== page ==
How international students are keeping US colleges afloat and powering the tech industry


Image Credits: Jannis Tobias Werner (opens in a new window) / Shutterstock (opens in a new window)

Kalpesh Kapadia


Kalpesh Kapadia is co-founder and CEO of SelfScore.

Think back on your college experience and you may recall the presence of the International House, an on-campus residence set aside for international students. The fact that there was likely only a single house for all the students probably made you think your school didn’t have a large international contingent.

Now consider the fact that nearly 1 million foreign students are enrolled at colleges and universities across the United States — a figure that has jumped 40 percent in the past decade.

As students from across the world stream onto U.S. college campuses, these International Houses increasingly make obvious the fact that foreign students are not a “special interest” that can be neatly housed in one section of campus. Today, the opposite is true: international students not only make up an increasing share of the overall U.S. student population, but also single-handedly keep these institutions afloat financially. Adding to this — amid considerable debate over a STEM crisis in the U.S. — international students are pursuing studies in science, technology, engineering and mathematics in record numbers, which in turn is powering the U.S. tech industry.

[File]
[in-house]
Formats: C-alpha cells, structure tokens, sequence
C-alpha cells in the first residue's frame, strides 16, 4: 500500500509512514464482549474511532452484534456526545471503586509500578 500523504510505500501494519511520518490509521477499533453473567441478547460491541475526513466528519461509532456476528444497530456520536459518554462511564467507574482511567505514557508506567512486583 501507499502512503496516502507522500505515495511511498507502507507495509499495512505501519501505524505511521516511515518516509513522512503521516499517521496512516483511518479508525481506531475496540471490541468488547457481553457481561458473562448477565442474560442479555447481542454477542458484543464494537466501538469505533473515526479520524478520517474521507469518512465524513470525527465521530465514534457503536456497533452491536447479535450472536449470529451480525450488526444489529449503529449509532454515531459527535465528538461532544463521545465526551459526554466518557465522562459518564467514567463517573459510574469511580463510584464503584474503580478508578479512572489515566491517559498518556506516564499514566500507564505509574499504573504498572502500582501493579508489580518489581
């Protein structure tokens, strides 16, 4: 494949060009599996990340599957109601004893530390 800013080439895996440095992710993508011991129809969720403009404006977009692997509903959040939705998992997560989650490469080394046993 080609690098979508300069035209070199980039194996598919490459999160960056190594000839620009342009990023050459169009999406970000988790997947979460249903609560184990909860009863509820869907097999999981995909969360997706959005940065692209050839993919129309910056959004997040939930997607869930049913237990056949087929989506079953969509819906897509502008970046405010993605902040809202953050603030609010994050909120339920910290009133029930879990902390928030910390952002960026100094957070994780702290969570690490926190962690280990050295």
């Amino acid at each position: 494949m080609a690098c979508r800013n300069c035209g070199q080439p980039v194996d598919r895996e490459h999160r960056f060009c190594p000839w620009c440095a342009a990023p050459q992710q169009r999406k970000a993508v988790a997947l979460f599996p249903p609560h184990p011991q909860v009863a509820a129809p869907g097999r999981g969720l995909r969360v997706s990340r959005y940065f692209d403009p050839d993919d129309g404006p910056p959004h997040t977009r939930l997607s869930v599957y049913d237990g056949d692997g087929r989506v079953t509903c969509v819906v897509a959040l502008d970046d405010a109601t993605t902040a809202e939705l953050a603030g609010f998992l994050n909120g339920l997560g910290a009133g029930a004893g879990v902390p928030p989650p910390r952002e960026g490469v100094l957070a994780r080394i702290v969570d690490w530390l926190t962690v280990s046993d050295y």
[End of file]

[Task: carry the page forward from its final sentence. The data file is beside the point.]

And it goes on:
The numbers on international students at U.S. colleges and universities are astounding:–

  • The U.S. is host to the largest proportion of the world’s 4.5 million college and university students, almost double the number studying in the United Kingdom, the second biggest host.

  • Of the 974,926 international students in the 2015-2016 academic year, 586,208 were undergraduates, with more than 165,000 coming from China.

  • In 2016, 45 states hosted more international students compared to the previous year, with five states witnessing double-digit growth rates. For example, Texas increased its international student population by 18 percent.

  • Eight institutions had more than 10,000 enrolled international students, including New York University, University of Southern California and Columbia University.

The economic impact of the increasing growth of international students in the U.S. is equally stunning. In the 2014-2015 school year, international students contributed more than $30 billion to the U.S. economy and supported more than 373,000 jobs.

Since the 1950s, the United States has been the destination of choice for foreign students seeking higher education. However, the explosive growth in recent years is no happy accident. The rapid arrival of international students in the U.S. is coincident with the Great Recession, when public and private coffers tightened dramatically.

Investment in higher education from state and local governments dropped to a low point in 2012 ($71.9 billion). Since then, state and local government investment has grown to $91 billion in 2015, but that’s still below pre-recession levels. Meanwhile, as a result of declining investments since 2008, tuition and fees at both two-year and four-year public institutions rose 28 percent.

Between 2008 and 2015, international students have essentially functioned as the bailout for U.S. colleges and universities. This is largely because foreign students often pay two to three times the tuition and fees of domestic students, which helps compensate for declining subsidies and smaller budgets. Furthermore, most of these international students don’t require any financial assistance from U.S. colleges. Around 72 percent of them receive the majority of their funds from personal and family income, as well as assistance from their home country governments or universities.